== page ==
Wild Mustangs Give Patrol Horsepower On The Border
by TED ROBBINS
June 29, 2012
It's all new for Achilles: his name, his horseshoes, the surroundings at his home near Nogales, Ariz.
"To break 'em from what they're focusing on, you want to turn 'em from one side to the next," Border Patrol agent Luis Navarro says as he carefully leads Achilles into a round training arena.
Navarro holds the mustang by a short lead, and teaches it commands to trot and to slow down.
Just a few months ago, the 5-year-old horse was roaming the northern Nevada desert in a herd of wild mustangs. Then he was captured by the Bureau of Land Management in a roundup. First, he was sent to a Nevada prison, where inmates got him used to being around people. About a week ago, Achilles and three other mustangs arrived here.
Border Patrol supervisor Chris Dubois says the horses get trained to obey commands and learn to stay calm in the field.
"We're going to encounter groups of illegal aliens, narcotics smugglers, people hiking trails, you know, cars, trucks, water jugs — all types of things when we're out on the trails," he says.
Border Patrol Agent Bobbi Schad pets a mustang at the agency's training facility in Willcox, Ariz., last August.
Horses are nothing new for the Border Patrol. When the agency was founded in the 1920s, agents were almost always on horseback. That's still how agents get into remote areas no vehicle can reach. In southern Arizona, the Border Patrol used to buy quarter horses from ranchers. Then, a year and a half ago, the agency and the Bureau of Land Management decided to try captured mustangs.
"We look for horses with big bones, big hooves, large legs, stout bodies," Dubois says. "That's kind of what we use here. I mean, if you could look around, it's all mountains where we're at. It's all ridge lines. It's all rough, rough, rough country."
Turns out the mustangs are actually better suited physically to the terrain than quarter horses. They're used to roaming harsh landscapes. The Border Patrol says no mustang has been injured on patrol since the program began.
But there's been a lot of criticism in the four decades they've been rounded up. The bureau says the land can't support some herds when they get too large. Mustang advocates say the horses are taken from their families and warehoused in feedlots.
But even critics like what the Border Patrol is doing.
"It utilizes the mustangs' brains and physical abilities, both of which are extensive, and it gives them a job, and it puts them in an environment in which they're very comfortable," says Ginger Kathrens, who heads the Cloud Foundation, a wild horse advocacy group. "I think it's challenging for them."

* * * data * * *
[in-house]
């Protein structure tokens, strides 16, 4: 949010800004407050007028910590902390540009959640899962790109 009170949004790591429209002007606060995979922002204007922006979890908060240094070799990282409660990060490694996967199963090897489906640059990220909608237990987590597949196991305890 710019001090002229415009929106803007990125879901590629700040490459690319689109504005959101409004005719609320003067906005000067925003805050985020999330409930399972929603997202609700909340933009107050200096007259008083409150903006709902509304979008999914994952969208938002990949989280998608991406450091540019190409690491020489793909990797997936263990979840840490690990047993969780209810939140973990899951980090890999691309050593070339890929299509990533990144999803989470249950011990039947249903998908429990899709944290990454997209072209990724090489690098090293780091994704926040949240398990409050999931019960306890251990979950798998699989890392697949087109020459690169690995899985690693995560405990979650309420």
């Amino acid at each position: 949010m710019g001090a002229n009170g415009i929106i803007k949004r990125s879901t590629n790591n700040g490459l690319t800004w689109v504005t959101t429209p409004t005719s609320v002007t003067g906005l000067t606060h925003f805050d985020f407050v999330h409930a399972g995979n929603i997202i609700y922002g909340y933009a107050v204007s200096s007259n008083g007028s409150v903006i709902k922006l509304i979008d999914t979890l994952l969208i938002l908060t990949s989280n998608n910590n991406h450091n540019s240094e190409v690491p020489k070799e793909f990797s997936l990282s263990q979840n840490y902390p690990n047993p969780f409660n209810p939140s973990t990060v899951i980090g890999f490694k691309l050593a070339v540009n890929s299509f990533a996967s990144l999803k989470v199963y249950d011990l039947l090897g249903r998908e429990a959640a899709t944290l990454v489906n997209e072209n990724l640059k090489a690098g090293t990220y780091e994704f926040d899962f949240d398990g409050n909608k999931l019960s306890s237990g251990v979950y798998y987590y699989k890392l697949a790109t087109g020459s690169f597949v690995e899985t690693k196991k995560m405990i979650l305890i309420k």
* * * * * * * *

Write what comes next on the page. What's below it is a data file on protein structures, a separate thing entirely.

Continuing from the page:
Achilles' trainer, Navarro, says the horse seems to be getting the hang of his new job.
"Just by the way he's reacting to the verbal commands, and the way he was paying attention to my hands and body language," he says. "I can see this horse will be ready in about a week or two."
Then, Achilles will patrol the border in southern Arizona for six or seven years before being retired or sold to the agent who's been riding him. In all, the Tucson Border Patrol sector has about 150 horses on patrol. Nearly half of them are now mustangs, and the agency expects the percentage to grow even more.
Probably the best thing they ever did for the Mustangs. At least some of them are not going to slaughter over the border. And I agree that they are better suited to the terrain than a quarter horse. Only thing that might do it like the Mustang are mules because they are so sure footed but the Mustang probably will outshine even the mules...lol.
I knew a Mustang named Shadow cause he was charcoal grey. Belonged to our blacksmith and Shadow used to be ridden in the Independence Day parades and such. He was also a long standing member of the sheriff's posse. Shadow was something. I think he was still on the job up till 35 yrs old. When I met him, he was 29 and still full of vigor. They are a very sturdy horse. If I had a place to keep one, I wouldn't mind getting another horse to ride again.
In his heart a man plans his course, but the Lord determines his steps. Proverbs 16:9
You just can't beat a mustang for that job and terrain. They won't run out of gas, puncture a tire, and unlike an ATV, they'll warn their rider of danger... Anyone used to riding out on the trails learns very quickly to pay attention to their horse's ears.... they'll find something out of place LONG before a human has any clue.
One problem is that they don't tend to be large horses... finding those 'big bones, large bodied" animals is going to be a bit of a trick. However, a 14 hand mustang can easily carry as much weight as a Quarter Horse who is 2 hands taller and 400# heavier... and do so on a LOT less grain, water and care.
My first horse was a little 13.2hh paint mustang mare who was simply too small for ranch work. She was a classic broomtail- hammer headed, long backed- not any sort of example of a "pretty" or well conformed horse in any way. But she beat high-dollar registered Quarter Horses in all sorts of games- barrel racing, pole bending- as well as a couple of memorable pleasure classes where the judge decided her perfect behavior rated higher than the points awarded for looks.
She ended up as a Sheriff's Posse horse and was ridden into her 30's, dying at 38. I still miss her- she was one of the most reliable, most fun rides I've ever had, and that covers a LOT of animals over more years than I like to admit.
I saw maybe 35 mustangs in one area the other day, the most by far I have ever seen in one part of the range. There were 5 or 6 bunches and almost all the mares had foals. I don't know what will become of them. We had a great year last year with lots of vegetation, so the mares bred readily. This year is extremely dry and even the weeds aren't coming up as usual.
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